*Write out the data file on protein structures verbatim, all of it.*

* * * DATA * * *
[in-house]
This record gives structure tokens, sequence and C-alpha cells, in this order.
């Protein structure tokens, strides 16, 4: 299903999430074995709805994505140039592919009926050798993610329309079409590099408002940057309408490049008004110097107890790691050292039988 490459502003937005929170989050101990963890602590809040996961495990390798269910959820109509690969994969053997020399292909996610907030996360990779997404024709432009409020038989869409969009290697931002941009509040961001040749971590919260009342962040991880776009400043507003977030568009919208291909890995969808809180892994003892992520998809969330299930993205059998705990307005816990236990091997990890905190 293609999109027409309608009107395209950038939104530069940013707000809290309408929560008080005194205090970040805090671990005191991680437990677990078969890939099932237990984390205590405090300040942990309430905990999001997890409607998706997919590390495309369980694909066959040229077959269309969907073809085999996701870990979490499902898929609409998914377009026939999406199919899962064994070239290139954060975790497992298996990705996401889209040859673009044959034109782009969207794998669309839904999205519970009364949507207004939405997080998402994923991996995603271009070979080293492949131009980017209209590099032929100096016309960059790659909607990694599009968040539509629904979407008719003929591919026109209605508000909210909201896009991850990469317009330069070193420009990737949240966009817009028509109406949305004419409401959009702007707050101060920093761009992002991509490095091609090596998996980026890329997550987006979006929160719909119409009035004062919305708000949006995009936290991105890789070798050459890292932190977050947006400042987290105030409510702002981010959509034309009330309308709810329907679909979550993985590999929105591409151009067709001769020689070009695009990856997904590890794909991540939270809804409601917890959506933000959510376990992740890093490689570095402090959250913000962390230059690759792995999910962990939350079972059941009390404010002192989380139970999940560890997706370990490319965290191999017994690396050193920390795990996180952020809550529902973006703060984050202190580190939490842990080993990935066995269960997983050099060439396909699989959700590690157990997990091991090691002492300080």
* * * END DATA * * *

[in-house]
This record gives structure tokens, sequence and C-alpha cells, in this order.
């Protein structure tokens, strides 16, 4: 299903999430074995709805994505140039592919009926050798993610329309079409590099408002940057309408490049008004110097107890790691050292039988 490459502003937005929170989050101990963890602590809040996961495990390798269910959820109509690969994969053997020399292909996610907030996360990779997404024709432009409020038989869409969009290697931002941009509040961001040749971590919260009342962040991880776009400043507003977030568009919208291909890995969808809180892994003892992520998809969330299930993205059998705990307005816990236990091997990890905190 293609999109027409309608009107395209950038939104530069940013707000809290309408929560008080005194205090970040805090671990005191991680437990677990078969890939099932237990984390205590405090300040942990309430905990999001997890409607998706997919590390495309369980694909066959040229077959269309969907073809085999996701870990979490499902898929609409998914377009026939999406199919899962064994070239290139954060975790497992298996990705996401889209040859673009044959034109782009969207794998669309839904999205519970009364949507207004939405997080998402994923991996995603271009070979080293492949131009980017209209590099032929100096016309960059790659909607990694599009968040539509629904979407008719003929591919026109209605508000909210909201896009991850990469317009330069070193420009990737949240966009817009028509109406949305004419409401959009702007707050101060920093761009992002991509490095091609090596998996980026890329997550987006979006929160719909119409009035004062919305708000949006995009936290991105890789070798050459890292932190977050947006400042987290105030409510702002981010959509034309009330309308709810329907679909979550993985590999929105591409151009067709001769020689070009695009990856997904590890794909991540939270809804409601917890959506933000959510376990992740890093490689570095402090959250913000962390230059690759792995999910962990939350079972059941009390404010002192989380139970999940560890997706370990490319965290191999017994690396050193920390795990996180952020809550529902973006703060984050202190580190939490842990080993990935066995269960997983050099060439396909699989959700590690157990997990091991090691002492300080």